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Process improvement explained simply…. For the layman

This week, I’ve been engaged in further process improvement with some clients, so I thought I’d summarize some thoughts on the basic principles of process improvement. This follows my previous article on the benefits of process improvement.

First and foremost, it’s essential to understand that almost everything in business is a process. Hence, any effort to reduce friction in a process will yield positive results.

When working with a team, my initial focus is to ensure that the entire team comprehends the process. Without this understanding, any efforts made are likely to be wasteful in terms of time and money. I ask the team to explain the process in detail, understand the steps, the rationale behind each step, and the expected outcomes. Specifically quantifying expectations at each step, defining success criteria, and estimating time taken. Visual mapping of the process aids in identifying its strengths and weaknesses.

Once the “current state” is clear, we move on to understanding the “desired state.” This involves mapping out what the process would look like in an ideal world. It requires thoughtful consideration of what is acceptable at each step and quantifying success criteria. This establishes our target or “true North.”

Next, we assign responsibilities for each step and sub-step in the process, ensuring clarity and eliminating ambiguity. This allows for holding individuals accountable.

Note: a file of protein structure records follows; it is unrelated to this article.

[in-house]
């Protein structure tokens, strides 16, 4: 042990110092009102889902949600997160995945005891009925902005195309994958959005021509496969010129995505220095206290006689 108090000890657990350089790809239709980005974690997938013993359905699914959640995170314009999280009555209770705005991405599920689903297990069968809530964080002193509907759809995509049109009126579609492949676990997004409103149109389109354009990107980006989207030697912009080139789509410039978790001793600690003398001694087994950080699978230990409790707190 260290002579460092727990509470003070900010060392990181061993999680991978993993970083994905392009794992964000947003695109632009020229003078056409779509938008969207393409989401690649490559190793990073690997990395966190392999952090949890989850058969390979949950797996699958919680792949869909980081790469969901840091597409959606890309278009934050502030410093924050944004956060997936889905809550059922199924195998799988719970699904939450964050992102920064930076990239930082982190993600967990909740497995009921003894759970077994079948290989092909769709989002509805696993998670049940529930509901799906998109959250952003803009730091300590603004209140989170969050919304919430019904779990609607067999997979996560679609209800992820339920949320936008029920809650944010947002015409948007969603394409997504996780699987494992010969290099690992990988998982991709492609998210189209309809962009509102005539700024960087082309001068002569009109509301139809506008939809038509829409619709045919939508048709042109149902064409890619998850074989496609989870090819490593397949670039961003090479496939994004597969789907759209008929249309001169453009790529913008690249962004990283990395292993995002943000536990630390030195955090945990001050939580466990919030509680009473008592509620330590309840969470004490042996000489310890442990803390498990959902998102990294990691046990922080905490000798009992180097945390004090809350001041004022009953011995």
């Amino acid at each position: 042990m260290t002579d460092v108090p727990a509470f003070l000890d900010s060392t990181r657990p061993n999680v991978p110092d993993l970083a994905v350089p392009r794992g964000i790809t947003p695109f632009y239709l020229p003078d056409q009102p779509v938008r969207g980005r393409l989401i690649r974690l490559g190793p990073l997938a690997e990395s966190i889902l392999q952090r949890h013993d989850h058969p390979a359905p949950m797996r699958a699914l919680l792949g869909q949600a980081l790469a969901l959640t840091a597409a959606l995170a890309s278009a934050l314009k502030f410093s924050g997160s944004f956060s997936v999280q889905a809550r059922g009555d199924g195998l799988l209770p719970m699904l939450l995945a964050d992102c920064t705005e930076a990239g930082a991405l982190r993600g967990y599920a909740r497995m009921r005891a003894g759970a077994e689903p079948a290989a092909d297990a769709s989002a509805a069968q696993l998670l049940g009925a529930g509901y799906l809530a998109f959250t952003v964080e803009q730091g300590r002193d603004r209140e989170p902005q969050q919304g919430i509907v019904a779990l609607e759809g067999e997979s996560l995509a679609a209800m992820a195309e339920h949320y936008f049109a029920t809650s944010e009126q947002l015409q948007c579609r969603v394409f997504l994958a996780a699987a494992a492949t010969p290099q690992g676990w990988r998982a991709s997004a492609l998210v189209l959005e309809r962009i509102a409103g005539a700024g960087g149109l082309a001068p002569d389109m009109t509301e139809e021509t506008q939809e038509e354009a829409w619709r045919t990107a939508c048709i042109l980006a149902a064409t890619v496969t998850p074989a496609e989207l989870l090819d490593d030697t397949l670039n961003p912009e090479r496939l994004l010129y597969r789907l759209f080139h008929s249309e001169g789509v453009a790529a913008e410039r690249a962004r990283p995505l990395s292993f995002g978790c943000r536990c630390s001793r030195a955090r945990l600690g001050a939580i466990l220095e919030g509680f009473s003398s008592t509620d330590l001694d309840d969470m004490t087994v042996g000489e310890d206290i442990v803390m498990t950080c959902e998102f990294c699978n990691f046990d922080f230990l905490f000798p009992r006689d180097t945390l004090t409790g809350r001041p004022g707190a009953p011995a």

With clear definitions of what needs to be done, how it will be done, and who is responsible for what, we can start tracking each step’s progress and outcomes. Any deviations from the expected outcome are noted, and the barriers to achieving success are identified. This enables us to remove the obstacles hindering the process. Just monitoring and measuring the process at this stage can lead to significant improvements in operational efficiency.

Once we are in the habit of making small improvements, we can target more impactful changes to move closer to the “perfect world” process we identified earlier.

After implementing changes, we review their impact and assess whether they have moved us closer to our goal. If successful, great! We stay on the right track. If not, we course-correct and try again. It may take time, but focusing on these steps ensures that your process becomes as smooth and efficient as possible with the available resources.

Undoubtedly, it’s not an easy task, but the effort is worthwhile because the easier you make it for your teams to work, the happier they’ll be, and the happier you’ll be. Not to mention the financial benefits you’ve read about extensively.

Until next time, happy process improving!

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